1 Execution site(s)
Maria S., born in 1918: “Before the war, there were Moldovans, Jews and sedentary Roma living in the village. The Roma were locksmiths and the Jews were mainly merchants. I remember a Jewish shop owner Odla (…) Romanian soldiers came into the village on foot. I remember that they came in the summer because it was a sunny day. On the day of their arrival, they gathered the local Jews in the basement of our school. Then, they shot them outside the village. I saw this Jewish woman, Odla, being taken with her two girls to the basement of the school. I didn’t see the shooting, but I heard that she was killed, as well as the rest of the Jews from Tarigrad (…)" (Witness N°115, interviewed in Tarigrad , on May 22, 2013)
“The commission has received the information that the German-Romanian occupants shot the civil population of Tsarigrad [Ţarigrad], in number of 22 people, in early July 1941. The mass grave with the bodies of the shot victims is located in the western part of the village, outside the village. During the forensic research in the village of Tsarigrad [Ţarigrad] one mass grave was identified. Upon the opening the corpses of the dead victims were discovered, laying in disorder. The exact number of the dead bodies was impossible to establish due to the advanced decomposition of the bodies.
According to the testimonies of the local residents, Boris O., Mikhail R., Pantelei V., the commission established that on the day of the arrival of the Romanian troops in the village of Tsarigrad [Ţarigrad], in July 1941, the following civilians, residents of the village, were arrested: Moshka Kofman, 65-70 years old, Avrum Kofma, 62 years old, Moshka Merenfeld, 65 years old, along with their wives and children and another 10 Jews who had arrived from others villages of Moldova; and confined into the basement of the school located in the village Tsarigrad [Ţarigrad]. The following day in the morning, they were shot by Romanian soldiers from the machine gun at the western part of the village, outside the village. The following residents were shot:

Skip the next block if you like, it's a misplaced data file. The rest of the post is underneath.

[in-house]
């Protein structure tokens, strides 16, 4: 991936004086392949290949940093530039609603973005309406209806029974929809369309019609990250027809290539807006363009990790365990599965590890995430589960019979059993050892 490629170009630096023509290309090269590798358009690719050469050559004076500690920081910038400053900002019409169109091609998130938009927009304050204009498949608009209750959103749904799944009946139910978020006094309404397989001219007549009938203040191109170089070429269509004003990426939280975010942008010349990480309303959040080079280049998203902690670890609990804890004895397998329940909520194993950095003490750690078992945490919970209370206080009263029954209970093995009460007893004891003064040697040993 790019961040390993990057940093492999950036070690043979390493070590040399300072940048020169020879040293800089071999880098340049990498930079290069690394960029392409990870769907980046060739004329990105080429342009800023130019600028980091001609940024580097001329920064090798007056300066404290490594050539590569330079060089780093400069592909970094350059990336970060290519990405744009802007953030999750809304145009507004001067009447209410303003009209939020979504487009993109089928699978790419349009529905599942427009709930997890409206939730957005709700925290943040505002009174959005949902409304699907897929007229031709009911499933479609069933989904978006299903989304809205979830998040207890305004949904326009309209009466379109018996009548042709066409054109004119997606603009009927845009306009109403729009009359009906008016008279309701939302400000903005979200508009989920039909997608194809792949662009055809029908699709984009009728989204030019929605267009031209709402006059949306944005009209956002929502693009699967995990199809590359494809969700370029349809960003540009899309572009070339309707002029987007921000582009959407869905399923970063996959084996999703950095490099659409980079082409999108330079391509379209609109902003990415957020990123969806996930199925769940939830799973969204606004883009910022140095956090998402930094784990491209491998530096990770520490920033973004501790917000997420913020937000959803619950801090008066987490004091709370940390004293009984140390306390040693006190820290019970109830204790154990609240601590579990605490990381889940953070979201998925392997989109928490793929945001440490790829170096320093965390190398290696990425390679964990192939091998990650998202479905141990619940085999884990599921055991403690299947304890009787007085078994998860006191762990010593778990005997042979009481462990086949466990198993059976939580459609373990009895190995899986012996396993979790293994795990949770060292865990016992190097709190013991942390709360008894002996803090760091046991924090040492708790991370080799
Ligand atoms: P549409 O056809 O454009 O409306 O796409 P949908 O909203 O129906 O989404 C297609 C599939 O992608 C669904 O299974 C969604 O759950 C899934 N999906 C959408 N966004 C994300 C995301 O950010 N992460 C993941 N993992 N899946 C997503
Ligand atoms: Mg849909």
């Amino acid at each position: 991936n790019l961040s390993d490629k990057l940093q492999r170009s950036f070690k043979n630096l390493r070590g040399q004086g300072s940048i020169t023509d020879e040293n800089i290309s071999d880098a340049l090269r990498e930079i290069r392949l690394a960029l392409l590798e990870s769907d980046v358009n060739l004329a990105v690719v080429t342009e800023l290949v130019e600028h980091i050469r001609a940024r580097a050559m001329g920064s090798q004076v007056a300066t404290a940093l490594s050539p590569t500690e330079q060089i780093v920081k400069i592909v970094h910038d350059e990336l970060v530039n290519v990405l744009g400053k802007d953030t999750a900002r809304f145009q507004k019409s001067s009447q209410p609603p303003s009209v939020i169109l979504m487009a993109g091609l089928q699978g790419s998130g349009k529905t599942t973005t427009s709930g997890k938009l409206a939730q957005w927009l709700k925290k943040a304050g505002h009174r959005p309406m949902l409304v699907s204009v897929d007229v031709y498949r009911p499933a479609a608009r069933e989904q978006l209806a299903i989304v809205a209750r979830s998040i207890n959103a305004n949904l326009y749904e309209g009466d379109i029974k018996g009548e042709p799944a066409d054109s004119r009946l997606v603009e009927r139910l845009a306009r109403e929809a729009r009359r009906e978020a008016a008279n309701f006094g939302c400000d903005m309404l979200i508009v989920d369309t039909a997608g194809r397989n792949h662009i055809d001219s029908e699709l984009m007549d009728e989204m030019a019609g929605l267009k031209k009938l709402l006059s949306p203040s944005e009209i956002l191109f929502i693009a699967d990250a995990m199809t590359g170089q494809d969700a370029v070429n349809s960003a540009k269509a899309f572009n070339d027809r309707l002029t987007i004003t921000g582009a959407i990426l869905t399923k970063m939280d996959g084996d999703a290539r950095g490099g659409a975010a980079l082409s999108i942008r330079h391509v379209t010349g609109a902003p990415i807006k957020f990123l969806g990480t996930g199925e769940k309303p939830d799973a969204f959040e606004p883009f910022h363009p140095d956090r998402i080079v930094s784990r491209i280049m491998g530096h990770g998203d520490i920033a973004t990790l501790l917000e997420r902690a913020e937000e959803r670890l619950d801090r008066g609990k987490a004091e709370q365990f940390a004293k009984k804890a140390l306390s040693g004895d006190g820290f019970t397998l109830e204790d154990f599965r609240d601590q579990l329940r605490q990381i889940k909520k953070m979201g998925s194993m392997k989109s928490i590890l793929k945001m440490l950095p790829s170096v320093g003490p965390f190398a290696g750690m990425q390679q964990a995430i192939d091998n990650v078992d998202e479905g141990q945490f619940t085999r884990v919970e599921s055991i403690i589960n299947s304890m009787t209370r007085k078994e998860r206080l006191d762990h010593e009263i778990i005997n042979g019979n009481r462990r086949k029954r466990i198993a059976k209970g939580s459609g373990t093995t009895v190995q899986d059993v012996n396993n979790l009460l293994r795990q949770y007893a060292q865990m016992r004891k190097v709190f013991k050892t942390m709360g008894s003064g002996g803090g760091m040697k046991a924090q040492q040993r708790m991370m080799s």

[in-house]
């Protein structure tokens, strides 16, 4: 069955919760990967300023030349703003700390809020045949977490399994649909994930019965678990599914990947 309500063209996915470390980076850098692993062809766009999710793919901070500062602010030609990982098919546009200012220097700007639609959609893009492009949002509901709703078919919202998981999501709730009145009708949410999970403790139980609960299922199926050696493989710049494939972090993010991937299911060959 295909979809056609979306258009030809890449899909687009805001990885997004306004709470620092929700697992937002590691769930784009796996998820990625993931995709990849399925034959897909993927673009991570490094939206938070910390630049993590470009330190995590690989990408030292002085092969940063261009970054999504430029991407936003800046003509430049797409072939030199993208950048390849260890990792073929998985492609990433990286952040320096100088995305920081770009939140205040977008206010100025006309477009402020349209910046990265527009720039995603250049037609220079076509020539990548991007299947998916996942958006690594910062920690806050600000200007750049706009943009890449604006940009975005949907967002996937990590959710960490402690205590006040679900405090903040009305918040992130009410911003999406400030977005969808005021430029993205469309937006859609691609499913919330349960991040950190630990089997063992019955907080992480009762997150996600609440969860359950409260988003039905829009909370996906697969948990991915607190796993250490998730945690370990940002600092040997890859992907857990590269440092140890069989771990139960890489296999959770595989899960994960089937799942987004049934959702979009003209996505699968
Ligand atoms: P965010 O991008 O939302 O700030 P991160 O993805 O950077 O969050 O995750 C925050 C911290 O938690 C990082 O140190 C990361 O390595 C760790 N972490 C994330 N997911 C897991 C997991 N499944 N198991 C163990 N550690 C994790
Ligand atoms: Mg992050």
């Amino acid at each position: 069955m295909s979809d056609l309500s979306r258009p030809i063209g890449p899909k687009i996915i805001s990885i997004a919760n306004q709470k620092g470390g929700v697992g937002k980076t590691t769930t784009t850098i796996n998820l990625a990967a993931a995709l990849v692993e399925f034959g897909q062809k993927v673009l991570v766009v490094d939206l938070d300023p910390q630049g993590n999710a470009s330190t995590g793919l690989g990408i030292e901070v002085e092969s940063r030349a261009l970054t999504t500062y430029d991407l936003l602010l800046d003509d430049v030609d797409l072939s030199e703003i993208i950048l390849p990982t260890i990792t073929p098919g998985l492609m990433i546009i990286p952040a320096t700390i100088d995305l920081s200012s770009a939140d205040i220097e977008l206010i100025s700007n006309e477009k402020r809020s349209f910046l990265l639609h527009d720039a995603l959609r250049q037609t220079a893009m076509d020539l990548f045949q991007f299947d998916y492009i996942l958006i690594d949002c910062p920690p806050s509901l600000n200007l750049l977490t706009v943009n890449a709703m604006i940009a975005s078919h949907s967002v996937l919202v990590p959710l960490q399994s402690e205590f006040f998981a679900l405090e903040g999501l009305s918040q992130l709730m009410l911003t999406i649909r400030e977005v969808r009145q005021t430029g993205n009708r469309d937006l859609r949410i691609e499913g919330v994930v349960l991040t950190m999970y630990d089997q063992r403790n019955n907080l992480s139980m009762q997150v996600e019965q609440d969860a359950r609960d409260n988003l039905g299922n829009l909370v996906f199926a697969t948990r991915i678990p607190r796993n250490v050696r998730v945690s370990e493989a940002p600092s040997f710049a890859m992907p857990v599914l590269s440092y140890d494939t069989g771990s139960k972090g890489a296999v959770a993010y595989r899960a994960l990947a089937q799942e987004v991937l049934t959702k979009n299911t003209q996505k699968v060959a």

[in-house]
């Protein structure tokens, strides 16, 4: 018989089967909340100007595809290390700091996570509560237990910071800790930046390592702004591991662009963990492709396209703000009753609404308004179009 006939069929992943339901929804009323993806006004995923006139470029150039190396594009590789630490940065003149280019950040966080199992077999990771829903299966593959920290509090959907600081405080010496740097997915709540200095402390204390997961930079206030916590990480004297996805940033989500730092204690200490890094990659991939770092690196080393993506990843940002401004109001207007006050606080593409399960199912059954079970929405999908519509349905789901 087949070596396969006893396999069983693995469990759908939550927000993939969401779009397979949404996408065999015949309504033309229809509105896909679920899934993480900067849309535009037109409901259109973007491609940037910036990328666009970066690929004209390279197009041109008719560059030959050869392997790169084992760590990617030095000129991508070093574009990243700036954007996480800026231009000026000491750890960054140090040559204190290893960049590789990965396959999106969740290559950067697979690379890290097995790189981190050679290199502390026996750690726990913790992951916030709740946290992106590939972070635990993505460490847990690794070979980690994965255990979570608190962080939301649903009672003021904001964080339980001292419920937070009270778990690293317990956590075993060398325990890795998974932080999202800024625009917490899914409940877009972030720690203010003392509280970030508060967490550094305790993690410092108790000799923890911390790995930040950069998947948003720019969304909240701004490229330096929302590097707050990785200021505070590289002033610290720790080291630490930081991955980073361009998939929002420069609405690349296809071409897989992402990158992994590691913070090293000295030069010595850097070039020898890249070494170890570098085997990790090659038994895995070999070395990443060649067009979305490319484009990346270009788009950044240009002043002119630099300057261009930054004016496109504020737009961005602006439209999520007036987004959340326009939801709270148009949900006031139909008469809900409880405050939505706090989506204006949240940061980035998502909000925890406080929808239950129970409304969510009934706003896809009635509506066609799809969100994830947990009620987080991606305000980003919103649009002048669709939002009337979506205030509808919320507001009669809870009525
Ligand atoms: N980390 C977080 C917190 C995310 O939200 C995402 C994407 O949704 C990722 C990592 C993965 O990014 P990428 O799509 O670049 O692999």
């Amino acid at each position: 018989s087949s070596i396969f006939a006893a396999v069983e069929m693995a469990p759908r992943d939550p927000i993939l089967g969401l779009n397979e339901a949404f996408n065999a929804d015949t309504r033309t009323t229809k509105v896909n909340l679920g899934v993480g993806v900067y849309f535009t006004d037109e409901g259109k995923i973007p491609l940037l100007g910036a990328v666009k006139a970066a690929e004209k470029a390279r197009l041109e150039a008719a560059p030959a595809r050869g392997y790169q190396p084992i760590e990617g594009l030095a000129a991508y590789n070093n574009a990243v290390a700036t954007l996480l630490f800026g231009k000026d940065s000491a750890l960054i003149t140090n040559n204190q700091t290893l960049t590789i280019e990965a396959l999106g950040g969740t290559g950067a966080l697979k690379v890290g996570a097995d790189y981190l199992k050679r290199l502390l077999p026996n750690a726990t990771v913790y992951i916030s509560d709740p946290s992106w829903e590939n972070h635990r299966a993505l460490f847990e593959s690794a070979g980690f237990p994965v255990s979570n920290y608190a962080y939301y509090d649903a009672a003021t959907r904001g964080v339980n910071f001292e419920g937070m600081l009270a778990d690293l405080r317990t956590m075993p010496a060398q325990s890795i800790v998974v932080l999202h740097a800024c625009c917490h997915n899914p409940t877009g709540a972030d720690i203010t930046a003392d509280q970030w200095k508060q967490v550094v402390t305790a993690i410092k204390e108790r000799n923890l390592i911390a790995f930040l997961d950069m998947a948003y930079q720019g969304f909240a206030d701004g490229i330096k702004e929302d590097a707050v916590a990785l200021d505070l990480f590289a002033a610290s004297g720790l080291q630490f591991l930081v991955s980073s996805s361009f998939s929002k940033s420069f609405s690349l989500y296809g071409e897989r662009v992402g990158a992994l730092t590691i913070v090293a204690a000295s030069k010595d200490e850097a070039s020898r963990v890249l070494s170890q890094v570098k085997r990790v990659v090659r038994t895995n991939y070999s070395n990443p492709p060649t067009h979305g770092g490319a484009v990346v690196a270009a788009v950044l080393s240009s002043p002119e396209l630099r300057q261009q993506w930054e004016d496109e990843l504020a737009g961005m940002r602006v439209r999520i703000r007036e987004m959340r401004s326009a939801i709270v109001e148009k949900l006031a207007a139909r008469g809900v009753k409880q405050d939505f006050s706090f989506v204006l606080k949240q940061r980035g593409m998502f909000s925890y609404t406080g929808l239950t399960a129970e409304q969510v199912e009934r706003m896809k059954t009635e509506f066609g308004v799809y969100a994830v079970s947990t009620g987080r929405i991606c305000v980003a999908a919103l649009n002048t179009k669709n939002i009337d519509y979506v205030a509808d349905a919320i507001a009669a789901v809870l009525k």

1. Merenfeld Khait with four children;
2. Merenfeld Moshko, 65 years old along with his wife and daughter;
3. Kofman Moshka, 65 years old and his wife;
4. Kofman Kraina, 23 years old;
5. Kofman Avrum, 62 years old.
The ten Jews who arrived from other villages of the Moldovian Socialistic Republic weren’t identified. Their names are unknown. All of them didn’t belong to any political party and were Jewish.”
[Act n°7 drawn up by Soviet Extraordinary State Commission(ChGK) on May 11, 1945, GARF: 7021-96-84]
Tarigrad is a village in Drochia District in northern Moldova. Before the outbreak of the WWII, there were Moldovans, Jews and sedentary Roma living in the village. The Jews were mainly merchants and they owned several local stores. There was no synagogue in the village.
In July 1941, the Jews of Tarigrad and nearby villages were rounded up in the basement of the village school, by German-Romanian troops on the day they arrived. The Romanians, supervised by the Germans, looked for the Jews in their homes. Once all the Jews were gathered in the school basement, they took them, in groups of 8-10 people, to a field outside the village where Romanians soldiers were waiting armed with machine guns. The Jews from Tarigrad and the surrounding area were shot at the edge of the pit. After the shooting, the perpetrators left the execution site without filling the mass grave. Nadejda P., born in 1928, recalls that two days later, the villagers decided to fill the pit themselves, for fear that the dogs would feed on the bodies. Yahad-in Unum’s investigation identified the exact location of the pit. The number of victims mentioned in the archives (between 22 and 25 people) seems to be underestimated. Nadejda P. who was a direct witness of the shooting claims that around 50 people, men, women, and children, were killed that day by German-Romanian soldiers. The bodies of the victims remain in the mass grave today. There is no memorial at the site.
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